His next destination was Xian, the gateway to the famous Silk Route. Two of the mosques were built in the 6th century and still in use today. A Chinese imam, who spoke Arabic, and was a notable cartographer and assisted in Zheng He's travels made his mark here. Xian is also home to two famous Sufi and Chinese intellectuals, Wang Tai-yu and Liu Chih. His next destination was Lanzhou, now an industrial city and Lixia, where he visited the tomb of Ma Laichi (1671-1766) another famous Sufi sage.

From there, he proceeded to Dunhuang and later to Turpan, an oasis amid a desert. It was another must-stop for the Silk Route travellers of the old days. An important Muslim legacy here is the karez, a complex underground water system that extends hundreds of kilometres that is still functioning.

Urumqi recently saw various skirmishes between ethnic Uighurs and Han Chinese. He then went to Kashgar and Yarkant. While Kashgar is known as the place where scholars like Muhammad al-Kashgari and Abakh Hoja worked, Yarkant is proud to have Amani Shahan, the consort of King Abdul Rashititan. She was a famous poet and composer.

He moved on to Almaty, capital of Kazakhstan, and later to Turkistan. This is the birthplace of al-Farabi, the Muslim thinker and scholar who had a big influence in the West. In Uzbekistan, he visited places where Alisher Novoiy, Abu Abdullah Muhammad ibn Ismail (better known as Iman al-Bukhari, one of the compilers of the Prophet's sayings), Ibn Sina (another hugely influential Muslim scholar), al-Khorezmi (originator of algebra) and al-Biruni worked and lived.

It was in Afghanistan that Wahab encountered the effects of the war on terror at first hand. He was at Mazar-e-Sharif and later Balkhi, where the famous thinker and Sufi sage Jalaluddin Rumi was born. Balkhi was home to intellectuals Sanih Balkhi, Nasir Khurraw, Rashidin Watmat and the most famous woman poet of the 10th century, Rabia Balkhi.

The journey to Kabul was a nerve-racking eight hours. He visited Herat before he crossed over to Mashhad in Iran. It was near Masshad that Abu Hami al-Ghazali or al-Ghazali, author of the world famous Ilya Ulumuddin was born. Nishapur, his next stop is the birthplace of Ummar Khayyam (who wrote the Rubaiyat) and Farid al-din Attar, a poet. Imam Muslim died there.

From Iran he went to Damascus, believed to be the oldest structured city in the world, then to Beirut, home of Khalil Gibran before moving on to Turkey, Bulgaria, Romania and Hungary and Bosnia-Herzegovina.

The country is still edgy, where an air of distrust among the ethnic groups is still palpable. One of the greatest tragedies of the civil wars of the early 1990s was the destruction of the major library in Sarajevo, which housed rare and priceless Muslim manuscripts. From there, he went to Croatia, Slovenia, Italy, Monaco, France and Spain. Spain is home to the grandeur that was Islamic civilisation. Seville, Cordoba, Granada, Ronda and Tariffa are the legacy of the greatest days of European Islamic empires.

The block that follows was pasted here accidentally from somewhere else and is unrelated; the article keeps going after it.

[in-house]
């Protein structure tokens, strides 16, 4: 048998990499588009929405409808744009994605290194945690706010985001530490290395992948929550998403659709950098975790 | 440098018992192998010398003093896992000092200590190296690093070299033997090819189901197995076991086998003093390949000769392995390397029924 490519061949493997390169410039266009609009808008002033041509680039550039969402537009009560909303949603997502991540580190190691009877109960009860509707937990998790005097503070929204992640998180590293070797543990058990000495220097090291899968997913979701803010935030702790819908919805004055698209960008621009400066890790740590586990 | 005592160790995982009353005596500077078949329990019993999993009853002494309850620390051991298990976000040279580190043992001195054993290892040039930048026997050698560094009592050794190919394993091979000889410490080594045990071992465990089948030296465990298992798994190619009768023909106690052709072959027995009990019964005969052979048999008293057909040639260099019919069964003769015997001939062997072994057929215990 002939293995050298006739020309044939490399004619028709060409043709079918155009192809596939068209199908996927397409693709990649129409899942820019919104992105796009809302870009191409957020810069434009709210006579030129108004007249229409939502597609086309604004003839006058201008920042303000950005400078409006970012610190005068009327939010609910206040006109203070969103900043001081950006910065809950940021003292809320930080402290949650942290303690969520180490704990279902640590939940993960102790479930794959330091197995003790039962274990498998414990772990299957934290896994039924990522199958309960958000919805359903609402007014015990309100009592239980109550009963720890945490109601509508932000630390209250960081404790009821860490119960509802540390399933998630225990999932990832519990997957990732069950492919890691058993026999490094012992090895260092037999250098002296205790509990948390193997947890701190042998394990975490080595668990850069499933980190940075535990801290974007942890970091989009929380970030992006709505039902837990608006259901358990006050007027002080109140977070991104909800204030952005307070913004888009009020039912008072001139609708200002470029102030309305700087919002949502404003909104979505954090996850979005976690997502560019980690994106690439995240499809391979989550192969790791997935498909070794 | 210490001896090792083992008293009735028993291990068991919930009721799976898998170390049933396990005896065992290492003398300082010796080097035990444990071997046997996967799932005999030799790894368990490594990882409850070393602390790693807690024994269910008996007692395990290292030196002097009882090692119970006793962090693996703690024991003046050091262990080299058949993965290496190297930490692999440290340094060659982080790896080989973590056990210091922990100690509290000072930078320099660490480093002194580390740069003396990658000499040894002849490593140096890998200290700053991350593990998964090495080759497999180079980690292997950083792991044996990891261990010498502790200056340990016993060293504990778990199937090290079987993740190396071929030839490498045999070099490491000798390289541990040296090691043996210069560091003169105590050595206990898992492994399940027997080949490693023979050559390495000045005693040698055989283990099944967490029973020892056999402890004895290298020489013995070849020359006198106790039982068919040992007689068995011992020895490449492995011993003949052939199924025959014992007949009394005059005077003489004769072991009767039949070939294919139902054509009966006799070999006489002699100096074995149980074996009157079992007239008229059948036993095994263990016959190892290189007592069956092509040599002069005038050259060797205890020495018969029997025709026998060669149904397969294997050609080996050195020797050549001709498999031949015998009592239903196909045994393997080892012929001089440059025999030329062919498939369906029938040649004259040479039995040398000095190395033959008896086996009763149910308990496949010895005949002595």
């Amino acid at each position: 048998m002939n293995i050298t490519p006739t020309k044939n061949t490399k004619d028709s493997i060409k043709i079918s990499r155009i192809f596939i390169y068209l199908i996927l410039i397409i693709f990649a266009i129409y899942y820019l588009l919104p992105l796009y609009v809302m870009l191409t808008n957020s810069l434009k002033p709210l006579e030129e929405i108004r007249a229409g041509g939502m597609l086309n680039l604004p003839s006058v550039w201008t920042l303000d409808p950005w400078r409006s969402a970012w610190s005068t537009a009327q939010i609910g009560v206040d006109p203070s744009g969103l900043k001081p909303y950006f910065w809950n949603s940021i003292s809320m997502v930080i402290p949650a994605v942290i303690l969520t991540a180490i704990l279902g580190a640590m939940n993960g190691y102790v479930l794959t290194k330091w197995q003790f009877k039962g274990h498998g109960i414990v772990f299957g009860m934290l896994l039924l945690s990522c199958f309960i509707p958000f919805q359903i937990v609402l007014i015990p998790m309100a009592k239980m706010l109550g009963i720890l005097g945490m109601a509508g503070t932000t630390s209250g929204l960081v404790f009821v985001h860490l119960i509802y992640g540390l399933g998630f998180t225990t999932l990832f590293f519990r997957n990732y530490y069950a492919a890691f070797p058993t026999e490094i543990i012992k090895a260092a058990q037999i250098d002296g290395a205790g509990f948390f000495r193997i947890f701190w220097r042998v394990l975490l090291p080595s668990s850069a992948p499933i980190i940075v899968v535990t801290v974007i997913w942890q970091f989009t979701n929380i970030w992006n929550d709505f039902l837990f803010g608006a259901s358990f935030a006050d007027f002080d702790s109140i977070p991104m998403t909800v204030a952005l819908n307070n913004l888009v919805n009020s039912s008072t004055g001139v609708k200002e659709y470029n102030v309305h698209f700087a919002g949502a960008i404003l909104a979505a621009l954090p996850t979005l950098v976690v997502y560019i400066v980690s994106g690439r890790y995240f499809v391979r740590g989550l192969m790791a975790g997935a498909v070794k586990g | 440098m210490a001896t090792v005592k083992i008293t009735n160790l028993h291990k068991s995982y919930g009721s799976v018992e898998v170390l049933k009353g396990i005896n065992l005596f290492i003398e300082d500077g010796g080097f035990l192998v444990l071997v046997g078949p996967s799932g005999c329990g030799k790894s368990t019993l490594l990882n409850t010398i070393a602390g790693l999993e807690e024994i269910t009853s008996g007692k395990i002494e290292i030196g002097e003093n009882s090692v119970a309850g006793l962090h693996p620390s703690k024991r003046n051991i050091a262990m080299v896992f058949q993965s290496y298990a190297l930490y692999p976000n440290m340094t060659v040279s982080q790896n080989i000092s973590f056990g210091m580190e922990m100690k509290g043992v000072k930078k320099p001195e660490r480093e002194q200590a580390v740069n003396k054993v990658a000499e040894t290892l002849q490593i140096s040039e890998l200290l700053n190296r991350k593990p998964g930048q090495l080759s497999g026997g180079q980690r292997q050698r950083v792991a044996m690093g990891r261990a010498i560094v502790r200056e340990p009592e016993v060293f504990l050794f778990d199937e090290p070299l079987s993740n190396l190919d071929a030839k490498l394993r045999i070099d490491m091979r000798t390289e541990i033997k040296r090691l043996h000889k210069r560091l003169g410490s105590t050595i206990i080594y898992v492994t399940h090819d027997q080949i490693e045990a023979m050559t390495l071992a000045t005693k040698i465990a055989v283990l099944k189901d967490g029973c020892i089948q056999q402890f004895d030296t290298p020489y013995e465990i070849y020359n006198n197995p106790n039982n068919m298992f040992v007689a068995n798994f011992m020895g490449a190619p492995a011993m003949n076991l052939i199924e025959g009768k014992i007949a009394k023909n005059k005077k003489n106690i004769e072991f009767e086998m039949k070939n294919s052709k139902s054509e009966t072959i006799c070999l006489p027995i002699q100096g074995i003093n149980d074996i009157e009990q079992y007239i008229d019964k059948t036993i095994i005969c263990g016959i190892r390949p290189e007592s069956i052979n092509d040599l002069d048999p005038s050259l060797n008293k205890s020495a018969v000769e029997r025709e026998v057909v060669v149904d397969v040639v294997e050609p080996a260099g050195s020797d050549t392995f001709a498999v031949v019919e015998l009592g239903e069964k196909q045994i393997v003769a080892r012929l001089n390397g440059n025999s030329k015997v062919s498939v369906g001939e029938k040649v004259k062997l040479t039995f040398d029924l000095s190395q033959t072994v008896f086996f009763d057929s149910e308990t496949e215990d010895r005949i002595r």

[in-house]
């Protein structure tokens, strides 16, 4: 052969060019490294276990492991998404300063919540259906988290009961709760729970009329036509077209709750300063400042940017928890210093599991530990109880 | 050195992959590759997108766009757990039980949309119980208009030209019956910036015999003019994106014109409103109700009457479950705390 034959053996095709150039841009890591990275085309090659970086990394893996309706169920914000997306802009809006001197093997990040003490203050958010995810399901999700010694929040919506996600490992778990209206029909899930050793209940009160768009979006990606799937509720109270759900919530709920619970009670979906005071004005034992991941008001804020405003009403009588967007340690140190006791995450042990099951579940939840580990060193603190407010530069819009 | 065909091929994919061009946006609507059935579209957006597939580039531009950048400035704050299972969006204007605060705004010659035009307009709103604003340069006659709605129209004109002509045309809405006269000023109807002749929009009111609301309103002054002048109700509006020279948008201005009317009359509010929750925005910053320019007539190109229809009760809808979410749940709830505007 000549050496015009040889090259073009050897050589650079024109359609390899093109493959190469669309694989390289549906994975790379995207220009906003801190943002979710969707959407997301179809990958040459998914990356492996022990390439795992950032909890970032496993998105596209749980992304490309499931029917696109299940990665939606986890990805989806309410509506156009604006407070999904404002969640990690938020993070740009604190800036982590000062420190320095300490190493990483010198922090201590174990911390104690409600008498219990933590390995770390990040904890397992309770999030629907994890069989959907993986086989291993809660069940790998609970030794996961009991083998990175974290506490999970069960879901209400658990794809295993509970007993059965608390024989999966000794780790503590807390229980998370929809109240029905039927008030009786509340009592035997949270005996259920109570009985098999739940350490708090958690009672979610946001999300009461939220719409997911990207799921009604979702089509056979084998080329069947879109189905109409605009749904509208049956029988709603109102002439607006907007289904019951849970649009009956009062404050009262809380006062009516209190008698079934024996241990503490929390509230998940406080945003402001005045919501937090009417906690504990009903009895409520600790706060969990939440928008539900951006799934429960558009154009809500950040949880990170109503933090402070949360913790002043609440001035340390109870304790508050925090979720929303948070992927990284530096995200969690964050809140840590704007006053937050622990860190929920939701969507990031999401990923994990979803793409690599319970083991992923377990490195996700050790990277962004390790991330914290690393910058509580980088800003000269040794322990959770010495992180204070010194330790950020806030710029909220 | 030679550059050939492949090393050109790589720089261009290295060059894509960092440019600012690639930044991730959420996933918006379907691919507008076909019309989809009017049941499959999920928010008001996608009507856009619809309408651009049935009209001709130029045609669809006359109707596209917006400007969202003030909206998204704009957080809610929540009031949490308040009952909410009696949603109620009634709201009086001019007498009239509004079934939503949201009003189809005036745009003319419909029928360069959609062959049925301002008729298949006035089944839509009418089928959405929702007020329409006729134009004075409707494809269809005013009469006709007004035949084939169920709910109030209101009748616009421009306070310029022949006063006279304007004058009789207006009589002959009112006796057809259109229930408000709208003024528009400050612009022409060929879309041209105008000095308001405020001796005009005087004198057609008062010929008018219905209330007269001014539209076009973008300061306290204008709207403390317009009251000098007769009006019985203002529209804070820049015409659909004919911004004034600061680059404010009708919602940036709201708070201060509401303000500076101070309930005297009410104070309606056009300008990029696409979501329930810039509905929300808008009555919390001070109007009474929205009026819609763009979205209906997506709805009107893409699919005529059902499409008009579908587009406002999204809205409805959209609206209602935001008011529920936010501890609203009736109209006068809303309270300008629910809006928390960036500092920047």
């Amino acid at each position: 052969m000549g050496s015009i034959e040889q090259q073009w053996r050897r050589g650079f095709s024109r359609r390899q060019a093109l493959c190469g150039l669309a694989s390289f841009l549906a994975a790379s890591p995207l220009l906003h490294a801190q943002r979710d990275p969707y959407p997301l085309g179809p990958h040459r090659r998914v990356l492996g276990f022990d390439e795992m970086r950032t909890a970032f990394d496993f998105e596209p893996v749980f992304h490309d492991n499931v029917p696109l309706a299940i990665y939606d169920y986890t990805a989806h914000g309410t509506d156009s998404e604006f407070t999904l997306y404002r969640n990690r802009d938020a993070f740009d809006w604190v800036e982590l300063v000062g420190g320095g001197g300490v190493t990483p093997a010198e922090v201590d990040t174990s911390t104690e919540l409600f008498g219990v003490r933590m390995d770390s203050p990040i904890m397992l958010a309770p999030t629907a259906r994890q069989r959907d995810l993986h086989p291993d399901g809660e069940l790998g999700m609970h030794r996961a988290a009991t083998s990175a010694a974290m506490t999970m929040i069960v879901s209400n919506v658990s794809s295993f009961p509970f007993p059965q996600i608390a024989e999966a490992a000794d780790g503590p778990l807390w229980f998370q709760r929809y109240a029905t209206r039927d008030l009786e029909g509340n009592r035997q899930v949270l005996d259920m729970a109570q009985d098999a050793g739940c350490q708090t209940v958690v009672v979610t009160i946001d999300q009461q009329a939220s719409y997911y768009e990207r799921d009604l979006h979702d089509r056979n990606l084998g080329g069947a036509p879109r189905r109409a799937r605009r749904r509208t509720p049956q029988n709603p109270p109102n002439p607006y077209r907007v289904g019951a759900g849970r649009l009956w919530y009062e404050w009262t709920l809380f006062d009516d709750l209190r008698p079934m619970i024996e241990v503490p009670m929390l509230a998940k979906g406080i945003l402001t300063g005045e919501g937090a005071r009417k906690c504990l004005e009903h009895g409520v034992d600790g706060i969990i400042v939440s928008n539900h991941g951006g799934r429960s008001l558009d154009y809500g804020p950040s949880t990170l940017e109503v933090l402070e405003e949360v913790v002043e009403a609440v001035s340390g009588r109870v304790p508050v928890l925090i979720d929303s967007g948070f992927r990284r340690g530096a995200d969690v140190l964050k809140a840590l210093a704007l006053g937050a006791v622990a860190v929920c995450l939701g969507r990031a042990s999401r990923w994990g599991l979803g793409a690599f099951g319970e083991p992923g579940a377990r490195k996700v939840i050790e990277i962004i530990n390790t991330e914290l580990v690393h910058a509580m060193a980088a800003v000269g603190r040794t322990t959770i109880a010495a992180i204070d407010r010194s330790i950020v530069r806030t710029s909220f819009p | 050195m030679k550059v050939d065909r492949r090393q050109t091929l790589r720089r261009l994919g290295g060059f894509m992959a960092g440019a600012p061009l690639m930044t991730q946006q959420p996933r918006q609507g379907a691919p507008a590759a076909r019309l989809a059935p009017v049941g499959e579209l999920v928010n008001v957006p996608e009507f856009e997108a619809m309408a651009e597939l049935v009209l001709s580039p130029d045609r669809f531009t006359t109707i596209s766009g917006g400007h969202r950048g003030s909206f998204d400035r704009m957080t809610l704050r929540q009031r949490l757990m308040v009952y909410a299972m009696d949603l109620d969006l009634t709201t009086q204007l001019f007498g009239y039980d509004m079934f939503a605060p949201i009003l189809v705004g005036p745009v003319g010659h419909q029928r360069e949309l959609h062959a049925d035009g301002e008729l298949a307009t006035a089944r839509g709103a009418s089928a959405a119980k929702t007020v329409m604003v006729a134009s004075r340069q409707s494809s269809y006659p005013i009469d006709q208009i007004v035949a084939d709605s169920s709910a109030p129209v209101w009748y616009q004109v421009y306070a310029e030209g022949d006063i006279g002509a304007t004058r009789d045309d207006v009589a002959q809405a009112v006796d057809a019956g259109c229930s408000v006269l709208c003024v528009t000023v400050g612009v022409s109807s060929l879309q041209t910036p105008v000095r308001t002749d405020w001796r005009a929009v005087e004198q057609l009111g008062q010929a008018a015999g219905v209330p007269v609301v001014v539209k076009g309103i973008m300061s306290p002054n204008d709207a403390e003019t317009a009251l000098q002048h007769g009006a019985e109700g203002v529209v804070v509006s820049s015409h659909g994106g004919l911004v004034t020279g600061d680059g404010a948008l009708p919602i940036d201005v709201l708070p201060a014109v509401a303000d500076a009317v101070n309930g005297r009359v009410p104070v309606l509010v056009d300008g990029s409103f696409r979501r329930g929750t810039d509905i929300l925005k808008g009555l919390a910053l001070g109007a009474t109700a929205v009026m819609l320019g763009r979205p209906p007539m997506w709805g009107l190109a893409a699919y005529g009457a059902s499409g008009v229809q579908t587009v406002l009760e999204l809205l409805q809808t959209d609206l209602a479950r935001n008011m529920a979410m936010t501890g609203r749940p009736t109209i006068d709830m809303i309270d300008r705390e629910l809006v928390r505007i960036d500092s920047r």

He ended his journey on July 24. According to Wahab, the pain was worthwhile. He met many fellow travellers along the way, some in their 60s and many were women travelling alone.

But he noticed something significant: he did not meet a single Muslim traveller along the way.

Monday, August 16, 2010

The bad habit

I have a terrible habit of backdating my posts. It is necessary to be sure.

Saturday, August 14, 2010

Taking the last shots

Whatever we need, we have to get it today because today is our last day of filming.

Our second attempt to film schoolchildren returning from school failed. They went home early and when we arrived at the school, the compound was as silent as a graveyard. Pakcik guard tu macam meluat je tengok kita orang.

Bost of us were fasting, and the sun was scorching.




3.30pm, the main entrance of Shah Alam court: This is where the cow's head protesters were charged and recently sentenced. Four of them walked free, discharged but not acquitted. A slap in the wrist, as described by many.




4pm, SACC Mall: Taking a general shot of shoppers, crowd entering and leaving the shopping complex. This is another pickup shots used during interviews to describe the people of Shah Alam.




4.30pm, Bazaar Ramadan Kompleks PKNS: This photo is out of focus but it is the only photo of me shooting without a tripod. By now I have gotten the hang of holding my breath and keeping my hands steady to film.




6.30pm, Masjid Ubudiah Section 19 Shah Alam: After getting the permission from the committee members to shoot during the Maghrib, Isyak and Tarawih prayers, we sat talking to one of the committee members at the zakat counter. Sheridan is listening to his advice on 'mendirikan masjid'.


10pm, wrap: We went home, hoping we had all that we needed.

Saturday, July 17, 2010

Dare to document

Life and Times, NST, July 17, 2010


A film proposal to unearth the real story behind last year’s protests over a temple’s relocation in Shah Alam has won two journalists top honours, writes DENNIS CHUA